HERBS FOR HEALTH MANAGEMENT

Herbs are a foundational root in medicine and health treatments, dating back thousands of years throughout every culture around the world. Modern Western herbalism comes from ancient Egypt. The Greeks developed a comprehensive philosophy of herbal medicine by 100 BCE and the Romans built upon it to create a variety of medical practices, some of which are still used today.

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ALTERNATIVE MEDICINE IMPACTS PSYCHOLOGICAL HARDINESS

Psychological hardiness is an individual’s resistance to stress, anxiety and depression. It includes the ability to withstand grief and accept the loss of loved ones. Alternative medicine is a more popular term for health and wellness therapies that have typically not been part of conventional Western medical approaches but are often used along with conventional medicinal protocols.  Coping and dealing with stress in a positive manner play a major role in maintaining the balance needed for health and well-being.

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ALTERNATIVE REMEDIES FOR ANXIETY AND DEPRESSION

Interest in complimentary and alternative medicine (CAM) is increasing as consumers and health care professionals search for additional ways to treat anxiety, depression and other mental health disorders. Some of these remedies include:

St. John’s Wort.  More than 30 studies show it to be effective for treatment of mild forms of depression,…

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athletes building muscle is a complex process, and more protein does not equal bigger muscles. Teen athletes need about 0.4-0.6 grams of protein per pound of body weight every day, and there is nothing wrong with adding a protein shake to their routine after a game or practice to meet that need. While high-performance mixes can get very expensive, young athletes are served well by simpler blends. Casein, whey and soy are the most common sources of protein in commercial mixes. Any of these can aid in post-game recovery. Try putting a few scoops in a blender bottle before school for a just-add-water boost after practice. However, beware – protein shakes are not known for their crowd-pleasing tastes.


While a good post-game snack is a great way to refuel for more exercise tomorrow, keep in mind the most important aspect of sports nutrition for any athlete, young or old, is a balanced diet complete with plenty of fruits, vegetables, whole grains, lean meats and healthy fats. Eat well and play hard.


References


Sports are a great way for kids to get out of the house, make new friends and burn off some of that seemingly unlimited energy. But all that energy has to come from somewhere.


For a young athlete, most of the energy needed for a soccer match or basketball game (high-intensity exercises) comes from carbohydrates stored in skeletal muscle, known as glycogen. Glycogen is the high-octane fuel bodies use for athletic moves such as running and jumping, but a long game can use up most of the glycogen stored in muscles. In most circumstances, lunch or dinner provides the needed nutrition to restore glycogen and prepare young bodies for the next game. However, on days with doubleheaders or overtimes, young athletes can benefit from the extra boost that comes with a post-game snack geared for restoring muscle glycogen and priming muscles for the next round. Most research suggests about 50 grams of carbohydrate and 12 grams of protein per 100 pounds eaten within the first 45 minutes after a game will optimize the body’s ability to recover after hard work (Alghannam, Gonzalez, & Betts, 2018). Here are some ideas for a quick bite to refuel:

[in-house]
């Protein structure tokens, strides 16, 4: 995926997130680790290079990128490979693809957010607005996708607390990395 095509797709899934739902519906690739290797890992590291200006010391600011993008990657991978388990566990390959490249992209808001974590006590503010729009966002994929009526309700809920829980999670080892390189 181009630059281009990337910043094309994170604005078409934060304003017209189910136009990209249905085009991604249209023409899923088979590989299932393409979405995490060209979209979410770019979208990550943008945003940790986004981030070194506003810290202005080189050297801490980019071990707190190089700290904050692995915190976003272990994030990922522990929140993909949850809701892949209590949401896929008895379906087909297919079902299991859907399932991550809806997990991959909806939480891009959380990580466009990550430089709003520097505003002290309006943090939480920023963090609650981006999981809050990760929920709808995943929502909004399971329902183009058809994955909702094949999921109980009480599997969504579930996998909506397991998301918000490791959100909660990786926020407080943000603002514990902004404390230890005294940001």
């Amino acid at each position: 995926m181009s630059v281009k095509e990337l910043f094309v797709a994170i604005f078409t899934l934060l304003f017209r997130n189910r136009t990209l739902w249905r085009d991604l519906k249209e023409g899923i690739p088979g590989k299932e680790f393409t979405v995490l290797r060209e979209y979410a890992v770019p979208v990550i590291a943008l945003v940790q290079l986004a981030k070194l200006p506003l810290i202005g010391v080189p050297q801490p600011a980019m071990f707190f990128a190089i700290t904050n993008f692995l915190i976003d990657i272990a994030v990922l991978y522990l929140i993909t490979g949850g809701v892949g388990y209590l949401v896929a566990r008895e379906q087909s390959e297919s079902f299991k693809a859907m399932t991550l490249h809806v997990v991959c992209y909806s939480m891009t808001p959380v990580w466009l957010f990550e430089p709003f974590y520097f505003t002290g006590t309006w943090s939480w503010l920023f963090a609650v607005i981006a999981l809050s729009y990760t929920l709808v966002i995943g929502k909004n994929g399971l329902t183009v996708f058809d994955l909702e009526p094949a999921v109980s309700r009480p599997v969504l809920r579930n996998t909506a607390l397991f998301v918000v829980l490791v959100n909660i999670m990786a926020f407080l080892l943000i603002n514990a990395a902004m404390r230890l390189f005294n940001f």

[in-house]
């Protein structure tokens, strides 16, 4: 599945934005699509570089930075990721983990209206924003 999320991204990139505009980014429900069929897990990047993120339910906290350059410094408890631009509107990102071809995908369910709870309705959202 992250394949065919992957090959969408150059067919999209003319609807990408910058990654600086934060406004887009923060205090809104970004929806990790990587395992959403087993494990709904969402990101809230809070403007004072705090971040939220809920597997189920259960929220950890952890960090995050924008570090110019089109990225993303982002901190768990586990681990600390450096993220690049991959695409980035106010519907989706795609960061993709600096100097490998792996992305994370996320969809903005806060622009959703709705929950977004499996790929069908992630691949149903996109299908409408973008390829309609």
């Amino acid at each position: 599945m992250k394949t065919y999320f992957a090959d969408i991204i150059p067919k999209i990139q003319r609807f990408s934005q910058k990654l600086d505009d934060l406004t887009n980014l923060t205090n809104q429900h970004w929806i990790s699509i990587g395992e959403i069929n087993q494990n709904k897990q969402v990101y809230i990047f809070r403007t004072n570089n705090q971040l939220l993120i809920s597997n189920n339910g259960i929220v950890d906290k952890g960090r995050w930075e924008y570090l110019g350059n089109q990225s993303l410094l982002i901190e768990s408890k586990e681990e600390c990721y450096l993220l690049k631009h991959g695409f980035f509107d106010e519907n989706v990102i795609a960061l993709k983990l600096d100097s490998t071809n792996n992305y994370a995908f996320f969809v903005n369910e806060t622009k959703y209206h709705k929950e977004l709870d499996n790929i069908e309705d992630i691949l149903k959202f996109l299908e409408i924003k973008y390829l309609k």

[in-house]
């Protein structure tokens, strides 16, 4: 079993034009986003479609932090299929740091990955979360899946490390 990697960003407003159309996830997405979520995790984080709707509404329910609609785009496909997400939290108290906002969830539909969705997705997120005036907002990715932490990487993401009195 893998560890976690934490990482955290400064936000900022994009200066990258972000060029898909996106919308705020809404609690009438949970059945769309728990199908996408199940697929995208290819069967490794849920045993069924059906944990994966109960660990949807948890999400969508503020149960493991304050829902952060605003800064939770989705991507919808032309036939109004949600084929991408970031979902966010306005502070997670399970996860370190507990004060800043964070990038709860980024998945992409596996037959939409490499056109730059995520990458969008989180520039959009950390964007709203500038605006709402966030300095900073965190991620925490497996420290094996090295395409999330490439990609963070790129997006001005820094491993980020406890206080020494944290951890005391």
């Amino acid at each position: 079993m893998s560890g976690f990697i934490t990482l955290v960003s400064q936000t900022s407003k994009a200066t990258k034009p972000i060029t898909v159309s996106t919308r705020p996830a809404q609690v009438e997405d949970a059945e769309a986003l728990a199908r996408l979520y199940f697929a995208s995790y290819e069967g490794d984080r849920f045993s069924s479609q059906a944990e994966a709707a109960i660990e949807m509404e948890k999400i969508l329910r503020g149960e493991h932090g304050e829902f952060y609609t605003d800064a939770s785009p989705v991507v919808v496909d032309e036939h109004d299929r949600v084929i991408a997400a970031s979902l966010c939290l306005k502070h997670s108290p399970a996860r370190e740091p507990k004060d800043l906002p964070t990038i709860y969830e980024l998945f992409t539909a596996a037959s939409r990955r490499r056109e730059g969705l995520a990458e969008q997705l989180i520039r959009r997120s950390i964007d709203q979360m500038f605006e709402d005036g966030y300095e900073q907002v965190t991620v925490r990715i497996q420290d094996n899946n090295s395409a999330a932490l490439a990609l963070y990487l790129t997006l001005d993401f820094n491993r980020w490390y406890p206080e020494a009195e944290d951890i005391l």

Chocolate milk.

Although chocolate milk has too much sugar to be considered a great snack on most days, that extra sugar is useful after a game. Low-fat choco- late milk has the right ratio of carbohydrates and protein, boasts an excellent mix of muscle-build- ing amino acids and deserves a place in sports nutrition (Lunn, Pasiakos, Colletto, Karfonta, Carbone,

EAT WELL AND PLAY HARD

DAVE SCHNELL, PH,D


more articles by Dave Schnell

Anderson and Rodriguez, 2012). Make sure to watch the portions, though – 8 to 12 ounces is about right for child athletes.


Banana with Peanut Butter.

Bananas are a great source of nutrition for tired athletes. On their own, bananas are a healthy source of natural sugars, fiber, vitamins and minerals, and they pair perfectly with peanut butter for added protein. As an added bonus, bananas are high in potassium, an electrolyte important to muscle function lost in sweat.


Cottage Cheese with Fruit.

Cottage cheese is high in protein and sodium, both of which are needed after a long, sweaty game. Add healthy, tasty, glycogen-restoring sugars by mixing in fruits such as peaches, pears, mangos or berries. Remember to keep portions in check – one serving of cottage cheese is just half a cup.


Protein Shakes.

Older kids may see their teammates using protein powder and recovery shakes and want to try them in an effort to “bulk up.” It is important to remind growing